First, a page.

This study evaluated the physicochemical characteristics of the eight commercially available bone substitutes of human, bovine, and synthetic origins. Each material was used in its lowest available particle size range, and all samples were obtained directly from their manufacturers in sealed vials and evaluated without alteration.(i)DynaBlast (Keystone Dental, Inc., Burlington, MA) is a combination of mineralized and demineralized allogenic bone that is mixed with a proprietary poloxamer reverse-phase resorbable medium and processed into a paste or puttylike form [28, 36].(ii)Puros bone allograft (Zimmer Dental, Inc., Carlsbad, CA) is an allogenic graft material treated by a proprietary process (Tutoplast, RTI Biologics, Inc., Alachua, FL) designed to inactivate pathogens and remove fat, cells, and antigens, while preserving the minerals and collagen matrix of the native bone tissue. After processing, the material is preserved by solvent dehydration, which can also help to ensure pathogen inactivation . It is available in cortical, cancellous, and a cortical-cancellous mix in particle sizes ranging from 0.25 to 2 mm [26, 37].(iii)OsteoSponge allograft (Bacterin International, Inc., Belgrade, MT) consists of 100% of demineralized human cancellous bone, with no additional carrier materials. It is prepared using undisclosed methods that reportedly preserve native growth factors . The granule size varies from 1 to 4 mm.(iv)BioOss (Geistlich Pharma AG, Wolhusen, Switzerland) xenogenic spongiosa granules are reported to be a natural bone mineral derived from bovine bone which contain carbonate apatite. Granules are rendered nonorganic through a proprietary extraction process that involves treatment with strong alkalis and organic solvents under high-temperature processing up to 300°C, which allegedly renders the substrate antigenic and protein-free . The material was used in granules of 0.25–1 mm.(v)Cerabone (AAP Biomaterials GmbH, Berlin, Germany) xenogenic granulate is a bovine bone material sintered at high temperature (>1200°C), which retains the inorganic part of bone (hydroxyapatite) . The material used was granulate of 0.5–1.0 mm in size.(vi)Macrobone (Euroteknika Groupe, Sallanches, France) is a high-porosity (90%), synthetic bone substitute made of pure β-TCP that is completely and rapidly resorbable . Particle size varies between 0.15 mm and 2 mm.(vii)IngeniOs β-TCP (Zimmer Dental, Inc.) is a bioactive material made of silicated β-TCP of non-biologic origin. The structure is a porous biocompatible synthetic scaffold of ceramic material . The size of the particles is 0.25–1 mm.(viii)IngeniOs HA (Zimmer Dental, Inc.) is a synthetic spongious bone substitute. The structure is a porous scaffold that resembles cancellous bone. Particles are biocompatible and made of 100% hydroxyapatite ceramic with a putty phase of ≥95%, and granules range 1-2 mm in size .(ix)Autogenous bone samples were collected during mandibular third-molar surgery, rinsed with ethanol, dried in vacuum at room temperature, ground in an agate mortar, and sterilized by gamma irradiation [42, 43].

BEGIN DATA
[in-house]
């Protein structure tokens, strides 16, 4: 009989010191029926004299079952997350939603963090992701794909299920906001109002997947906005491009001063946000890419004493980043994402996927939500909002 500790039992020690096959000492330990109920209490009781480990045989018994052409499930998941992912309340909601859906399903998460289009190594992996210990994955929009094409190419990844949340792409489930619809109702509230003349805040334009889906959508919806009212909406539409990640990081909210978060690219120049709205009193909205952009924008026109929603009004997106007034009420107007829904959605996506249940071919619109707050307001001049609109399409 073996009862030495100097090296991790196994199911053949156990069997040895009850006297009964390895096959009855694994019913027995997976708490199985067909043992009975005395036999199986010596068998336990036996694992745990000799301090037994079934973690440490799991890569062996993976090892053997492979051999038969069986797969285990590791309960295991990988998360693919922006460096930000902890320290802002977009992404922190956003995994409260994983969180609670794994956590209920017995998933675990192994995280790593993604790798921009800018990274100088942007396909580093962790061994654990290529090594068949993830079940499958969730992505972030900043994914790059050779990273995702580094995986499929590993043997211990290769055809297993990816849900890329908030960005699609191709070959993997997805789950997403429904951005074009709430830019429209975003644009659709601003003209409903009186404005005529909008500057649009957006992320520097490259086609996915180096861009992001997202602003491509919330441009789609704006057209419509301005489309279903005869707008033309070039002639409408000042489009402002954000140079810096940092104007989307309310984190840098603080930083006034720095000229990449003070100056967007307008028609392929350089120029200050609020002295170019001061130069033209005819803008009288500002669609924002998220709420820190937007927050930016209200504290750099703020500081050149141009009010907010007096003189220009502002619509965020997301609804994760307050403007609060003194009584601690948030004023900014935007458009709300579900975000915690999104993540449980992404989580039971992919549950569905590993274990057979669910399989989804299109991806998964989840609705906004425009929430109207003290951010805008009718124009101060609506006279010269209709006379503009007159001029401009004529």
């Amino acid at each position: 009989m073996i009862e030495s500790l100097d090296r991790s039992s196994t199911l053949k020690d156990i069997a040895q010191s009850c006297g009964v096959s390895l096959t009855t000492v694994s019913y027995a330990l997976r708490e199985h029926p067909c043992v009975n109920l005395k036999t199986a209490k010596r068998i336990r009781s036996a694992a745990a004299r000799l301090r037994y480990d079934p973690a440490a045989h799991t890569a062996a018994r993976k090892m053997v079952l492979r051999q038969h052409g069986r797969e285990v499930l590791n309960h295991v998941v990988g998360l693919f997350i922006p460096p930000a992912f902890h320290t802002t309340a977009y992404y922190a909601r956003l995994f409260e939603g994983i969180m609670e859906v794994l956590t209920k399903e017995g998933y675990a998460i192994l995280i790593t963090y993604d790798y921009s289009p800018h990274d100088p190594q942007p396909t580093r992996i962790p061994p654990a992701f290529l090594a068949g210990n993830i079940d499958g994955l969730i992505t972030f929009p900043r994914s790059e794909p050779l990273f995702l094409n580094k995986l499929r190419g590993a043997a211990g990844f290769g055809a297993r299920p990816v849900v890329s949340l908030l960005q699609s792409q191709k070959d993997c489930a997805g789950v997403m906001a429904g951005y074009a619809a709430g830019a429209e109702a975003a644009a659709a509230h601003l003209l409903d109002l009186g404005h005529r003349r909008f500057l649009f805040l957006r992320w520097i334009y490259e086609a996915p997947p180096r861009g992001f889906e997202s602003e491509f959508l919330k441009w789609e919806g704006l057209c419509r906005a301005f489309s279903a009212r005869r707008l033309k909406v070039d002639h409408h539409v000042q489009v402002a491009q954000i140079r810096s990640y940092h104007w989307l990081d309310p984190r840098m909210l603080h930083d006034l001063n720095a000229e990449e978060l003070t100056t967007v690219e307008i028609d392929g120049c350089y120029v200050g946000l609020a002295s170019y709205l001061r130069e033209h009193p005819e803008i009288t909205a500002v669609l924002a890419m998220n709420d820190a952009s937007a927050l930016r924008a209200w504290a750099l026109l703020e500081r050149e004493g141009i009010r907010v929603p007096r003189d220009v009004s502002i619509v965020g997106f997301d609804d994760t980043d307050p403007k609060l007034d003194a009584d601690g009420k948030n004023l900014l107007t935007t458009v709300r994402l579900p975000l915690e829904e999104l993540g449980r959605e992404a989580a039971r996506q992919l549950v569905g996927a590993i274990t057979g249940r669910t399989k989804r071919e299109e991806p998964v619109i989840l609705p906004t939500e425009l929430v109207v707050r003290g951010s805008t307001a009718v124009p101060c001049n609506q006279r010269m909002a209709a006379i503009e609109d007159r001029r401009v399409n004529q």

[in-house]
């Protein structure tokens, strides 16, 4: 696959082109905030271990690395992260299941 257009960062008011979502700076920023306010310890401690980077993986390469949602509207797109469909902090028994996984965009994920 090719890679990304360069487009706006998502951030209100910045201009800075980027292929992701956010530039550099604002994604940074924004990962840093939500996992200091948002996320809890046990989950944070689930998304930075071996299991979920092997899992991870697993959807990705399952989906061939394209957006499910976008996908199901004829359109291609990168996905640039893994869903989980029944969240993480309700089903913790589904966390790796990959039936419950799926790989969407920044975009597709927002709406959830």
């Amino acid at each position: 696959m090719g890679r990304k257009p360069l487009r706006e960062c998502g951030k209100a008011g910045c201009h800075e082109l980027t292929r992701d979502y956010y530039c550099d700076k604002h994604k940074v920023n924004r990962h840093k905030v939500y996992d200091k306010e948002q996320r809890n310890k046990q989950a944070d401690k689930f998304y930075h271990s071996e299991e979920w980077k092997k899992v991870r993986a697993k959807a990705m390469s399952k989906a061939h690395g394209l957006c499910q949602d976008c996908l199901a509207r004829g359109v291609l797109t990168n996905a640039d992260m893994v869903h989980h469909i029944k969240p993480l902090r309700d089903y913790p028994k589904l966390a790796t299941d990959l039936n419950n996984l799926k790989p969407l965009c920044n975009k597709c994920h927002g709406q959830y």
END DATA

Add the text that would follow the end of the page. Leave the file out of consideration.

Atomic Absorption Spectroscopy (AAS) (WFX-210, RayLeigh, BRAIC, China) was used to determine the concentration of calcium ions in the bone substitutes by quantifying the release of calcium and phosphorous from the graft material in demineralized water. For this aim, standards for calcium and phosphorous within the range between 0.5 and 10 μg/L were prepared, and 0.4 mg of each biomaterial (all nine samples) was immersed in 100 mL of 0.9% NaCl and the pH was adjusted at 7 by using hydrochloric acid (0.1 N). The variation of Ca concentration was determined at D0 (day 0), D2 (day two), and each week after, until the sixth week. The concentration was calculated based on the Beer-Lambert law .